Now…unlike Salaam Bombay, the next film in this exploration is told partially from an outsider’s perspective. A friendly outsider, but an outsider nonetheless…
Stories about a predominantly Brown country from the perspective of a white person can be a touchy subject (especially when it comes to white filmmakers and the backdrop of Africa). You have an entire continent full of Black people, yet the majority of mainstream films over the years that come from that continent are either written and/or directed by white people (Tstotsi & District 9), or the main characters in those films are white (Donald Sutherland, Susan Sarandon & Marlon Brando in A Dry White Season, Kevin Kline in Cry Freedom, Klaus Kinski in Cobra Verde, Stephen Dorf in The Power Of One, etc). And the biggest kick in the ass is that most of those movies are either “meh” or not very good. How is that possible?

Chocolat is an exception to that unofficial rule as Claire Denis spent time around Black people in her youth, yet doesn't feel the need to brag about it like it’s some kind of cool accomplishment or Rachel Dolezal-esque badge of honor (Denis spent a lot of her youth in various African countries which makes Chocolat semi-autobiographical).

I try to limit my conversations regarding race with white people like that because at some point they love to drop the infamous line; "look, I grew up around Black people. Trust me - I know Black people", as if we're some kind of cool artifact or something. But Claire Denis never gives off that vibe. She knows her place.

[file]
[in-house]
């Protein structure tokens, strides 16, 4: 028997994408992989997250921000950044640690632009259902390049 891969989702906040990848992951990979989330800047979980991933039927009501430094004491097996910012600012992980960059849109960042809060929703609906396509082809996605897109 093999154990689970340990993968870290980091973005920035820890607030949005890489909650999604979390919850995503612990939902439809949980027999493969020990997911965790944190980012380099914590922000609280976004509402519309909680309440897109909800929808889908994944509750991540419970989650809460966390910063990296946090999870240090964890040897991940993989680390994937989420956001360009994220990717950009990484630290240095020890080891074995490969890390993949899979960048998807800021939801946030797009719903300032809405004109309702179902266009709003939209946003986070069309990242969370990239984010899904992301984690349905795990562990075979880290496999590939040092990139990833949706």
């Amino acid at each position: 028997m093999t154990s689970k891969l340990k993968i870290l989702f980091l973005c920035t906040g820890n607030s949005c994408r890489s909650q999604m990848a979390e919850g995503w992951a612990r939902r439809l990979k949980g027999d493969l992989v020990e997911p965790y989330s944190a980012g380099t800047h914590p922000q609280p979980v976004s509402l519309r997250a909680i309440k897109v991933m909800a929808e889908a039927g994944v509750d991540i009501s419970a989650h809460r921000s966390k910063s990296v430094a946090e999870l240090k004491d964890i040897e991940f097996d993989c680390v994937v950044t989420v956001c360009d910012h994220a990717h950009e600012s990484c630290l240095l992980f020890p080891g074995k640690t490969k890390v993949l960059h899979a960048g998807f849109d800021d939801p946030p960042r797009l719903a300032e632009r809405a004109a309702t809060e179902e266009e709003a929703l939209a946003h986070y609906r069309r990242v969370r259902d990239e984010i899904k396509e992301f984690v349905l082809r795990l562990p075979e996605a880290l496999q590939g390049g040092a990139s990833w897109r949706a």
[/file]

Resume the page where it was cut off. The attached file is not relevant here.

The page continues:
I was raised in Africa. But of course France is my country – Claire Denis

Almost 75% of Denis’ filmography focuses on Black characters and various Black cultures (African, Caribbean & Afro-European) without having to remind the audience every five minutes. Denis’ films are natural & uncontrived.

Chocolat may not be one of my favorite Denis films, but so many of the commonly explored elements & themes found in her later work can be traced right back to ground zero. So as a Claire Denis fan – Chocolat is required viewing.

Denis’ feature film debut centers around a young girl ("France") living with her parents and servant/”friend” (“Protee”) in a colonized section of Cameroon. The majority of Chocolat is a flashback told from the perspective of "France" as an adult in the present day. There's a lot of obvious unspoken racial tension throughout the film mostly dealing with racial tension between the white French people living in colonized Cameroon and the native Africans (there’s also some additional sexual tension between France's white mother and Protee).

In the same fashion as other coming of age films like Cria Cuervos and The Spirit Of The Beehive, each character in Chocolat is more than just a person. They essentially represent an entire group of people or an ideal. "France" represents the new/younger generation of French people. France's parents represents the "old way" of French society, and Protee (the servant) clearly represents the oppressed/colonized people of Africa as whole.

The children of people who worked in Africa before independence—and sometimes even after—share a common secret and a common experience of childhood – Claire Denis

Like I said earlier, Chocolat isn't Claire Denis’ best film, but its required viewing if you're a fan of her work and want a better understanding of how she developed as a filmmaker over the years.

No comments: